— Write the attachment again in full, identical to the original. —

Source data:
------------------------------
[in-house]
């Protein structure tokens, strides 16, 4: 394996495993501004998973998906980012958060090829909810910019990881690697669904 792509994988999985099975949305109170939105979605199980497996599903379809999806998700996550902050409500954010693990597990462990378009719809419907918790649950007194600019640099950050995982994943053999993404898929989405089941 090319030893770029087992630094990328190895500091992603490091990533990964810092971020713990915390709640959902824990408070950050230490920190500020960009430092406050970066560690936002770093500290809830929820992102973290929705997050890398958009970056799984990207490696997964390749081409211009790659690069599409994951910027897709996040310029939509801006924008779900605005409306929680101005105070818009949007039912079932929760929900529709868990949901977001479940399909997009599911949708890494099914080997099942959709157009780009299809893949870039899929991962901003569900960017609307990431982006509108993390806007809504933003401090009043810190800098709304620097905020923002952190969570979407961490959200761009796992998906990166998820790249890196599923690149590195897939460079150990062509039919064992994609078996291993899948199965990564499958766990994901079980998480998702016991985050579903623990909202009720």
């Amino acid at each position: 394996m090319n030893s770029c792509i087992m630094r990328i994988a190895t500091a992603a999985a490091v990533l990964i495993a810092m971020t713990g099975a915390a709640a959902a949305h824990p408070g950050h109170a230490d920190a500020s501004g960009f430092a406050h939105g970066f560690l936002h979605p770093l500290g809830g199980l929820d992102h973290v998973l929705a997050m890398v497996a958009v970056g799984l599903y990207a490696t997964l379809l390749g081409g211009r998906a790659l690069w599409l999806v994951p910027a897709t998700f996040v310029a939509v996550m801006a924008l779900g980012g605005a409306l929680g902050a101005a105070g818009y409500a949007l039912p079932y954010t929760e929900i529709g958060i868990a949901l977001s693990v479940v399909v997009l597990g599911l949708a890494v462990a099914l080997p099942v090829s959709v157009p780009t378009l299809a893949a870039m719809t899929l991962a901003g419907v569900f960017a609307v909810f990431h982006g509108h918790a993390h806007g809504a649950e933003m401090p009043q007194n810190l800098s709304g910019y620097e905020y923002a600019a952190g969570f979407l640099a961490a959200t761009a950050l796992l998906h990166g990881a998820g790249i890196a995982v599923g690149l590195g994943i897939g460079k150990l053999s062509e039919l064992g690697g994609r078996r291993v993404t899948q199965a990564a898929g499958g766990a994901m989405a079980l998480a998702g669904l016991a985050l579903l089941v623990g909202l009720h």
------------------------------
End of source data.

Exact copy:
[in-house]
């Protein structure tokens, strides 16, 4: 394996495993501004998973998906980012958060090829909810910019990881690697669904 792509994988999985099975949305109170939105979605199980497996599903379809999806998700996550902050409500954010693990597990462990378009719809419907918790649950007194600019640099950050995982994943053999993404898929989405089941 090319030893770029087992630094990328190895500091992603490091990533990964810092971020713990915390709640959902824990408070950050230490920190500020960009430092406050970066560690936002770093500290809830929820992102973290929705997050890398958009970056799984990207490696997964390749081409211009790659690069599409994951910027897709996040310029939509801006924008779900605005409306929680101005105070818009949007039912079932929760929900529709868990949901977001479940399909997009599911949708890494099914080997099942959709157009780009299809893949870039899929991962901003569900960017609307990431982006509108993390806007809504933003401090009043810190800098709304620097905020923002952190969570979407961490959200761009796992998906990166998820790249890196599923690149590195897939460079150990062509039919064992994609078996291993899948199965990564499958766990994901079980998480998702016991985050579903623990909202009720």
């Amino acid at each position: 394996m090319n030893s770029c792509i087992m630094r990328i994988a190895t500091a992603a999985a490091v990533l990964i495993a810092m971020t713990g099975a915390a709640a959902a949305h824990p408070g950050h109170a230490d920190a500020s501004g960009f430092a406050h939105g970066f560690l936002h979605p770093l500290g809830g199980l929820d992102h973290v998973l929705a997050m890398v497996a958009v970056g799984l599903y990207a490696t997964l379809l390749g081409g211009r998906a790659l690069w599409l999806v994951p910027a897709t998700f996040v310029a939509v996550m801006a924008l779900g980012g605005a409306l929680g902050a101005a105070g818009y409500a949007l039912p079932y954010t929760e929900i529709g958060i868990a949901l977001s693990v479940v399909v997009l597990g599911l949708a890494v462990a099914l080997p099942v090829s959709v157009p780009t378009l299809a893949a870039m719809t899929l991962a901003g419907v569900f960017a609307v909810f990431h982006g509108h918790a993390h806007g809504a649950e933003m401090p009043q007194n810190l800098s709304g910019y620097e905020y923002a600019a952190g969570f979407l640099a961490a959200t761009a950050l796992l998906h990166g990881a998820g790249i890196a995982v599923g690149l590195g994943i897939g460079k150990l053999s062509e039919l064992g690697g994609r078996r291993v993404t899948q199965a990564a898929g499958g766990a994901m989405a079980l998480a998702g669904l016991a985050l579903l089941v623990g909202l009720h």